Wednesday, June 20, 2007

Cousins

We sold clams for $5 a dozen, probably a lot more pricey than they were worth, but lots of parents out on Fire Island at our exclusive beach community would buy them from us. It was still cheaper from us than from the market there and certainly lots cheaper than the restaurants.

Dave B., Jon, Alex and I; or Dave K. and I; or especially Dave B. and Jon using Dave’s family’s small plastic dinghy; would wade out in the Great South Bay anywhere from a foot to about 100 yards off the berm along the north side of the island at low tide. It was only up to our waists even though we were young and barely five feet tall. The main hazards were crabs, which would surprise more than hurt were you to dig one of them up instead of a clam with your pointed toes. Dave’s dinghy always gave him and Jon the edge in hauling major clams – they’d make $50 to $75 easy between them because they could get a lot more in one trip.

Then they’d take their buckets filled with clams, sand, and salt water, and put them on a wagon and drag it around the community, knocking on doors or stopping by decks, where bronzed women in white bikinis would answer with martini in hand. If no cash were readily available, we’d take credit, coming back around later to collect.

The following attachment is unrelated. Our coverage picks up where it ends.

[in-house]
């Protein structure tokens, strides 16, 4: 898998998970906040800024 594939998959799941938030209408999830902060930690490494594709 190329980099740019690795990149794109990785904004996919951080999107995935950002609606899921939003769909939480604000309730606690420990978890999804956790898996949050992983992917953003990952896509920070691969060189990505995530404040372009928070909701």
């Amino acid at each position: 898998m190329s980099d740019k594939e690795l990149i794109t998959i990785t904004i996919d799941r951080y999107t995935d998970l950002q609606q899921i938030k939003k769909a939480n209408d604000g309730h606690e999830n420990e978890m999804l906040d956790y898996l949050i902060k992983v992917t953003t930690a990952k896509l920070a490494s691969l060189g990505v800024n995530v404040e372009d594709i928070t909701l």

My dad loved these clams; they were littlenecks and cherrystones. He’d take the clam knife and shuck them expertly, cutting the muscle at the hinge and putting one half of the clam to his pursed lips, then would suck out the beige-grey mollusk as if he were kissing a baby. Then he’d tip back the shell into his mouth, just to make sure he’d gotten all the clam juice.



photo: dinosk

1 comment:

Bipolar Wellness Writer said...

I love clams. Makes me hungry just reading about it. I can just see a bunch a kids selling clams on Fire Island for $5 a bucket. Sounds like a bargain to me.

Susan